As with any obsession, more is better.
That was how I felt about Star Wars and I didn’t care how, like Anakin I wanted more.
First of all, toys. And my first ever Star Wars toy was a C-3PO ‘Bendems’ figure. It came with a collectable Trading Card from Topps and I loved it. I got as many as I could get my hands on, each with a trading card. My collection was growing and I hadn’t even realised. Then Christmas ’95 something happened that changed my life forever.
Power of the Force Action Figures.
My face lit up like a thousand Christmas Trees when I ripped open the wrapping paper to find an X-Wing toy. The wings opened up. It made sounds. And you could put a figure inside. I tried to stick my bendems Luke Skywalker in (one of the two I owned, the first ones hand came off and I refused to get rid of it due to screen accuracy) but he was too big.
A day or two later, my parents took me on the obligatory post Christmas ‘spend your money’ trip. To Toys R Us we went and I got myself a Luke Skywalker, a Darth Vader and to complement the X-Wing in my imaginary dog fights, the TIE Fighter.
Who cared that Luke looked like a He-Man reject and the Lightsabers were ridiculously out of proportion? Not me. I could finally tell my imaginary Star Wars tales with five points of articulation and we’re less likely to tear if bent in the wrong way.
Over the years the collection grew. Pocket money was thrown to Hasbro in droves, I had to have them all. Luke faced Vader often and always on a high ledge, provided by my removing a shelf from its brackets and using them as a battle platform. The only one I couldn’t find for years was the Stormtrooper, which I remedied years later when I got the Luke in Stormtrooper disguise and never took the helmet off. Easy.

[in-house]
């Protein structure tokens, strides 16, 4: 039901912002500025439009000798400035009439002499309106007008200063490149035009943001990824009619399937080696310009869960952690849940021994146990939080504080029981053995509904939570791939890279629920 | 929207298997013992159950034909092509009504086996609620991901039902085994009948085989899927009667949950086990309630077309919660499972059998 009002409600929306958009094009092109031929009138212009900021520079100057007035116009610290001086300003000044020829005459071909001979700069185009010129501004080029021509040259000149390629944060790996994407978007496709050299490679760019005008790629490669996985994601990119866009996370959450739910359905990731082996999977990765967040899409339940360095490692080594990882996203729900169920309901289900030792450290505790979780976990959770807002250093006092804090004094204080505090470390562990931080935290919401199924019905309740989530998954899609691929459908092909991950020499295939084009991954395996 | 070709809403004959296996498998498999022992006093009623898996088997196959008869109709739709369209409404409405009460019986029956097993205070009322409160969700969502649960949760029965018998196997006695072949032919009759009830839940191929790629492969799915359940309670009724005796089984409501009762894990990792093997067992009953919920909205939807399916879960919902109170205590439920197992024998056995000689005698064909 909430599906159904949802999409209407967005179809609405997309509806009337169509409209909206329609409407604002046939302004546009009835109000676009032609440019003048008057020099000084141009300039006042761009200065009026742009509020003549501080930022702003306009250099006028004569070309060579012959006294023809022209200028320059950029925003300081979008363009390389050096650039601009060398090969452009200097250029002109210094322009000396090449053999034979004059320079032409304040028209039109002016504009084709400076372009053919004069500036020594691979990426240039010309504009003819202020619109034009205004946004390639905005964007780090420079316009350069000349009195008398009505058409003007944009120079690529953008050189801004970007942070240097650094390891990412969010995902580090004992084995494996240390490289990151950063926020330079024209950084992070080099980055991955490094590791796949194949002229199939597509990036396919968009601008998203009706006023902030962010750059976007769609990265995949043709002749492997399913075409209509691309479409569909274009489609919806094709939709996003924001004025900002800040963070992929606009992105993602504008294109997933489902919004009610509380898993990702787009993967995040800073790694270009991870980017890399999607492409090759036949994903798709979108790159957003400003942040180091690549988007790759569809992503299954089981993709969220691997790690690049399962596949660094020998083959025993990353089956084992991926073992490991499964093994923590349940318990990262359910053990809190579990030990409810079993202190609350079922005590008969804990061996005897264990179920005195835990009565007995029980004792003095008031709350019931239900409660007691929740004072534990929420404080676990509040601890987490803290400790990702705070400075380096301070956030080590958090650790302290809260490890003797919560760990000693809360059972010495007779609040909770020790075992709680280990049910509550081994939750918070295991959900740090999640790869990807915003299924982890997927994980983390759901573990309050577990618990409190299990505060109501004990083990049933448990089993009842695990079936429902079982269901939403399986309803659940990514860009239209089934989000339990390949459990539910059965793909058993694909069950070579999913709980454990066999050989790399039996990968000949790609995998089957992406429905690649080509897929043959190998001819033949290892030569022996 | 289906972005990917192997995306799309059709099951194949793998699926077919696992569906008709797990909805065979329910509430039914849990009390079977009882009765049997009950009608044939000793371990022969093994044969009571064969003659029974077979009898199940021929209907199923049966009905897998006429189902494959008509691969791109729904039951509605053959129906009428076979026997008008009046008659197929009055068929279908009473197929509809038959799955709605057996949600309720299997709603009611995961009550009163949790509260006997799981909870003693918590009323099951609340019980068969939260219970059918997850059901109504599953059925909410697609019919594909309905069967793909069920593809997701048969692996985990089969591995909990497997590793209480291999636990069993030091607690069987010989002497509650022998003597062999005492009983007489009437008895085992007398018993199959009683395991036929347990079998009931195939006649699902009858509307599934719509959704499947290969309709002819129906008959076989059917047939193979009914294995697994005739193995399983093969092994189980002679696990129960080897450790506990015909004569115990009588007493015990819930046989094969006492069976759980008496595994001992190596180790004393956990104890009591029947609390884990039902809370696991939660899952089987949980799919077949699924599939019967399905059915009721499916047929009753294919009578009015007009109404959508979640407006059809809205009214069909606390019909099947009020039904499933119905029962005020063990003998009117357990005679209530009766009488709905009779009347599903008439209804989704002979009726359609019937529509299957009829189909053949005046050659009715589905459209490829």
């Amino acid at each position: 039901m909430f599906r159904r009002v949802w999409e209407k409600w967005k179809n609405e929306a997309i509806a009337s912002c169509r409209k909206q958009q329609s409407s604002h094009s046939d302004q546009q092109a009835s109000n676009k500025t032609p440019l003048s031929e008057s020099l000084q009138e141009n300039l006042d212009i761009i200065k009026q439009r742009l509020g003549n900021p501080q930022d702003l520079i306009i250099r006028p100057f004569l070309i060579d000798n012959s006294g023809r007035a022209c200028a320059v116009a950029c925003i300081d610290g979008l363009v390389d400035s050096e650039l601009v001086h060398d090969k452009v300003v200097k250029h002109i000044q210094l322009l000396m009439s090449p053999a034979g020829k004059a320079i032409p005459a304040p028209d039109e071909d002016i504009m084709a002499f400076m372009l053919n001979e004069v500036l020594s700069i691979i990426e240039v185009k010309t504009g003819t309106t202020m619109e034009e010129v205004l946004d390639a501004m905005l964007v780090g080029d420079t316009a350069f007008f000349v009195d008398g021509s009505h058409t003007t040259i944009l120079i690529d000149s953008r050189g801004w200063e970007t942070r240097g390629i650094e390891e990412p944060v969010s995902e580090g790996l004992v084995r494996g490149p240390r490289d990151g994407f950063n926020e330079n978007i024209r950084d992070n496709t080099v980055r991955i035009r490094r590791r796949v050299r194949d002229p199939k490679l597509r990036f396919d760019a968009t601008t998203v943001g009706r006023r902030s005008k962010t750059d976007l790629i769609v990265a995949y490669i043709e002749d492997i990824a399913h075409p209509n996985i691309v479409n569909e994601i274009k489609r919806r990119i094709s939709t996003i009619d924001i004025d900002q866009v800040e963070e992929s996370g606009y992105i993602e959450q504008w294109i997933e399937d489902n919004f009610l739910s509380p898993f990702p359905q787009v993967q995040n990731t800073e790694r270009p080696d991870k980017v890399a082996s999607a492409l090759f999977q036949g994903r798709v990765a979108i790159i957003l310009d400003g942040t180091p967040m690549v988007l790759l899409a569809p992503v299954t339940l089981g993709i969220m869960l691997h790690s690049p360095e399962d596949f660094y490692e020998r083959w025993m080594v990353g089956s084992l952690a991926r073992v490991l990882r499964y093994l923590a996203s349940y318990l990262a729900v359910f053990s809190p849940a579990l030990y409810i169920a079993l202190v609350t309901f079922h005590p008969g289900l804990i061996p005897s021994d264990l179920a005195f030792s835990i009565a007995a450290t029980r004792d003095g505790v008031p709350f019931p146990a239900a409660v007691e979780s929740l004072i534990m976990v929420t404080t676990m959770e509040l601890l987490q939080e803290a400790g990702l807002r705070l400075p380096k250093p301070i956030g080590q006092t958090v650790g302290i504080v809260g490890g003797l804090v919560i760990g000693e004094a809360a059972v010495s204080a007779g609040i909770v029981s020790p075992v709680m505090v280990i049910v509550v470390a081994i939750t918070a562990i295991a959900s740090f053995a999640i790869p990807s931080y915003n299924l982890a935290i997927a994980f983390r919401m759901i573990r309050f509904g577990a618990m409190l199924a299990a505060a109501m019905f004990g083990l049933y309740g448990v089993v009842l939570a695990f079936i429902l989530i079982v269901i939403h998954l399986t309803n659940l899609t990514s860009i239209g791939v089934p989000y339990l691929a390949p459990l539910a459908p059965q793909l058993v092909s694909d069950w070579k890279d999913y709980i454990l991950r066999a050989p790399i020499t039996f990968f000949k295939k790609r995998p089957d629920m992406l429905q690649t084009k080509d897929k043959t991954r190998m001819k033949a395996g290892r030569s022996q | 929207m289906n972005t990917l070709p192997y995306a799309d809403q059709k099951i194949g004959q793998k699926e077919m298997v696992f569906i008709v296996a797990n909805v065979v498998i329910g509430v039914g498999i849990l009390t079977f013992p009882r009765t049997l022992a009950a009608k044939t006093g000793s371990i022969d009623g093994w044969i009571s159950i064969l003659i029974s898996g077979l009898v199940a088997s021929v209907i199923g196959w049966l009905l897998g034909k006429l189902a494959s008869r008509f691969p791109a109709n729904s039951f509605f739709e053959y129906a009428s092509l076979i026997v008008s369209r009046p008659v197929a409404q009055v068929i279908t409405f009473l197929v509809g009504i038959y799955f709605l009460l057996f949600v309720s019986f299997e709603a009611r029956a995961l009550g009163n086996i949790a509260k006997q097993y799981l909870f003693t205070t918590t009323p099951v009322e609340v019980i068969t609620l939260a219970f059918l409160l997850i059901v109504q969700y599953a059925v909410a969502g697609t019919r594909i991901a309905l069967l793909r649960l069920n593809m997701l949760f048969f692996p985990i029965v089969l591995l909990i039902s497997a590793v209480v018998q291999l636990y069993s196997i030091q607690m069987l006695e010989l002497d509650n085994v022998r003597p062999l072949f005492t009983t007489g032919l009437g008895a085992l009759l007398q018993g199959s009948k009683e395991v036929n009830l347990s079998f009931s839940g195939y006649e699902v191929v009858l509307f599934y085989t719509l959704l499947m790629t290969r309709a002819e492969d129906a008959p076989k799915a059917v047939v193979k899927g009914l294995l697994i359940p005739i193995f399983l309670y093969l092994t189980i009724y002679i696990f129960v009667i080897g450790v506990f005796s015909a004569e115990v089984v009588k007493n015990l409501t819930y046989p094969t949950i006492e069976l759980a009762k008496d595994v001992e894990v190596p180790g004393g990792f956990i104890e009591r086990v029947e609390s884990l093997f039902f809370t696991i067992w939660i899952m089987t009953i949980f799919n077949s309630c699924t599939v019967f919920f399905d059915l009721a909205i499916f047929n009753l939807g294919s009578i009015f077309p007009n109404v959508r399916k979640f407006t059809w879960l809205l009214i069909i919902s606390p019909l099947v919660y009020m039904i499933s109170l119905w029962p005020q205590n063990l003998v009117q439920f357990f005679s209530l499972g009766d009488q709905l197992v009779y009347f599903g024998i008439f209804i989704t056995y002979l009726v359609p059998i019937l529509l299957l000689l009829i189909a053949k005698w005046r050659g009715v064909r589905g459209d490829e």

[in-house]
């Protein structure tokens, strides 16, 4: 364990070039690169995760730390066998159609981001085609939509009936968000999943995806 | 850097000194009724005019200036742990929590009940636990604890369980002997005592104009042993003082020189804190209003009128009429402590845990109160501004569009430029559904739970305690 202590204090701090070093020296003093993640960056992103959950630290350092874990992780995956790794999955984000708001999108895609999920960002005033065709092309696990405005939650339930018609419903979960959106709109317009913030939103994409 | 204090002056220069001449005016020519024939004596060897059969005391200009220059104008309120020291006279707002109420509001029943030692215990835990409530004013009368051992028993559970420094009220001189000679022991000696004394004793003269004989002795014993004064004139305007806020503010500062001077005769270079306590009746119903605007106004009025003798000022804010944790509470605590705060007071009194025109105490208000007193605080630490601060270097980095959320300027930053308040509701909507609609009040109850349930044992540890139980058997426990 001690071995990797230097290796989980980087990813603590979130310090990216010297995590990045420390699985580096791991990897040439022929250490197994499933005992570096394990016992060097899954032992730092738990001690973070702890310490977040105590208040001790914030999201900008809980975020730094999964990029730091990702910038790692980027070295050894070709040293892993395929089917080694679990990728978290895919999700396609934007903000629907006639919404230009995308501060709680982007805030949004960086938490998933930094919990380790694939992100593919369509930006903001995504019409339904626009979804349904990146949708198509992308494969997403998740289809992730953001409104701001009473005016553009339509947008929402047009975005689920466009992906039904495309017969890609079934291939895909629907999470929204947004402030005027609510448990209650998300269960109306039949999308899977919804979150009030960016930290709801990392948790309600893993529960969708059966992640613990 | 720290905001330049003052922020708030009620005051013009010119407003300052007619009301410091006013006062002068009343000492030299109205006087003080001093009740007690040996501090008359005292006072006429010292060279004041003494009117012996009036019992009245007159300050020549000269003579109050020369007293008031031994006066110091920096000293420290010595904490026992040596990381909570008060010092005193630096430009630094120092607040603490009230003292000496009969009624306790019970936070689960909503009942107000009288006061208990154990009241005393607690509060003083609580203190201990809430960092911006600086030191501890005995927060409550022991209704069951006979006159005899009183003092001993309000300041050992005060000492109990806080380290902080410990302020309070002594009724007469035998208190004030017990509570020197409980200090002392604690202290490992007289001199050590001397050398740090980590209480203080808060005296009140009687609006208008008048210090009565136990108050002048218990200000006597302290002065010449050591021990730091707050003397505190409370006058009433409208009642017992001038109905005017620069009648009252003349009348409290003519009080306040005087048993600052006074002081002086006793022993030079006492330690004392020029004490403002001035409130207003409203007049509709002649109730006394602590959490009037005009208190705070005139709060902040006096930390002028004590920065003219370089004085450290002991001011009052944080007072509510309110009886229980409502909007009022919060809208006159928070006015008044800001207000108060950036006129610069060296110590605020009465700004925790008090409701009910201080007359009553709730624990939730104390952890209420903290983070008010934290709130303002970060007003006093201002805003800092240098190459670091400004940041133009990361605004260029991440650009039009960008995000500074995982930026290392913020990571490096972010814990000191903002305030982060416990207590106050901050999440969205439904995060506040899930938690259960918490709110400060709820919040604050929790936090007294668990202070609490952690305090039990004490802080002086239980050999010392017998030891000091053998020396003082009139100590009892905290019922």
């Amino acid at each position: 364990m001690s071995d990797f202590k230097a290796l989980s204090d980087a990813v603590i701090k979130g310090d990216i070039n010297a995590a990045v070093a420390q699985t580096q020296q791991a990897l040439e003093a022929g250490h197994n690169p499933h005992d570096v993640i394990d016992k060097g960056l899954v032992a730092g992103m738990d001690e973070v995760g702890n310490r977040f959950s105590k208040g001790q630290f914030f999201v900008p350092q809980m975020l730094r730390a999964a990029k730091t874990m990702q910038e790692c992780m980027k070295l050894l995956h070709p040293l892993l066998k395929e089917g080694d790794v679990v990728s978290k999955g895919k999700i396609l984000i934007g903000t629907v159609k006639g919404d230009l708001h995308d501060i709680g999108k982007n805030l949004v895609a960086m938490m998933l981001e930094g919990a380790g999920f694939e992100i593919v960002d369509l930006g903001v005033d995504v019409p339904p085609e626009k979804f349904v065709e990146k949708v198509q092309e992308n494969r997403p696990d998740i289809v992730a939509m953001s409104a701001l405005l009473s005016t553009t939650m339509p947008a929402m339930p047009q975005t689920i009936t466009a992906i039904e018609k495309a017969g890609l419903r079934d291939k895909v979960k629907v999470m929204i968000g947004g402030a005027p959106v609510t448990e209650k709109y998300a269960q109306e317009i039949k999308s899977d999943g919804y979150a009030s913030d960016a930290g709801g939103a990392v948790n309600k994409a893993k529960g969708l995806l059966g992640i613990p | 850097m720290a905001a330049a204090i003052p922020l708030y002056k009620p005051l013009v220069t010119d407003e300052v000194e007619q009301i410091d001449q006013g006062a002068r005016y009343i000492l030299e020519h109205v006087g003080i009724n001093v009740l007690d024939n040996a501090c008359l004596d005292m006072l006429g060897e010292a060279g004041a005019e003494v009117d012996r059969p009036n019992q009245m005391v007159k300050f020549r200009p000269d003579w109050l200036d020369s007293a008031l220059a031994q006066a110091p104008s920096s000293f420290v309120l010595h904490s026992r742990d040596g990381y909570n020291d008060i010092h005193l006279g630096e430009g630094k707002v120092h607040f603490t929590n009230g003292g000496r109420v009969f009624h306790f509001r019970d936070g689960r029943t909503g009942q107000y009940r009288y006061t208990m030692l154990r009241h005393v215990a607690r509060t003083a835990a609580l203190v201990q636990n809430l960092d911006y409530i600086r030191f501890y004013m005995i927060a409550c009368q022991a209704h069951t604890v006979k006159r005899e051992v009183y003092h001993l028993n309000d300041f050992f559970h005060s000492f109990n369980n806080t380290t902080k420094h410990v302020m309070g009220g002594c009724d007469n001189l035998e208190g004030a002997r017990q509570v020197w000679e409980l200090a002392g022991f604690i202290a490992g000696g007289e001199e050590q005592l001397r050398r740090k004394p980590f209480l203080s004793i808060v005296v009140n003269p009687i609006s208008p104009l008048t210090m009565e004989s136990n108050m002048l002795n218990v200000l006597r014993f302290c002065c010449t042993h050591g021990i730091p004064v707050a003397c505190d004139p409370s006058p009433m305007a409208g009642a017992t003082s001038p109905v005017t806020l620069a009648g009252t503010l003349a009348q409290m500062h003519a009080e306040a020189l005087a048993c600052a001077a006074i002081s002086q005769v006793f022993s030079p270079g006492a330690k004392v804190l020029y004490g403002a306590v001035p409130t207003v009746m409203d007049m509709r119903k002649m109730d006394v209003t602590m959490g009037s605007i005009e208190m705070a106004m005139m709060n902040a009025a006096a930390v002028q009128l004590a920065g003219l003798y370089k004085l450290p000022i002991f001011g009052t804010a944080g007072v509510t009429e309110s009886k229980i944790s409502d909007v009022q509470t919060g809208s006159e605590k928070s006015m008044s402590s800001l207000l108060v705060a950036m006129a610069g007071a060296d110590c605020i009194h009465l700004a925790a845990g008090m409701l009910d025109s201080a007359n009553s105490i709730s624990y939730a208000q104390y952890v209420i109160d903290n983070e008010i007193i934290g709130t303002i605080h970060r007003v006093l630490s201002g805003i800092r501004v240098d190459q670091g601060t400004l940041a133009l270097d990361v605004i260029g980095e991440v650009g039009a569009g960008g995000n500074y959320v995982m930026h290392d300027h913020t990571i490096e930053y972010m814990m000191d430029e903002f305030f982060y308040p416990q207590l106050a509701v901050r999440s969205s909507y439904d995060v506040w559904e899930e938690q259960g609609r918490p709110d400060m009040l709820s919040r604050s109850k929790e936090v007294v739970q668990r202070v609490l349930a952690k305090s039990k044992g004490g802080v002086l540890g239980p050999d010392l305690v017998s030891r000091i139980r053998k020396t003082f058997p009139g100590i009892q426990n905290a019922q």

It wasn’t just the toys that had captured my imagination. I had also heard, from my older sisters Uni roommate that there were Star Wars books.
Now, as a kid, I was a big reader. And not to toot my own horn but I read at a higher level than my peers. Sure I was a fan of the age appropriate fare, such as Goosebumps but I was also starting to read longer, more adult fiction. My greatest achievement in reading at the time was Jurassic Park by Michael Crichton. So after some pleading with my folks I was granted permission (I was 9 at the time) to traverse the ever expanding Star Wars Universe. The first books I got were the novelisation of A New Hope by George Lucas (ghost written by Alan Dean Foster) and Heir to the Empire by Timothy Zahn.
I completed Zahn’s Empire trilogy and jumped into Kevin J Anderson’s Jedi Academy Trilogy. This was phenomenal. New stories. New worlds. New characters. Wow, just… wow.
In early ’97 I picked up the paperback of Shadows of the Empire. My original plan was to complete the Young Han Solo Trilogy by A C Crispin but something about Shadows drew me away. Xixor. I had got the action figure the previous Christmas in a 2 pack with Darth Vader (with a proportionate lightsaber) as well as the Millennium Falcon and AT-ST, and so I put my education about Han Solo’s history on one side (still not finished the trilogy) to read the connective tissue between Empire and Jedi.
It was also during this shopping trip that I learned an incredible thing.
The Star Wars Trilogy was coming back to cinemas.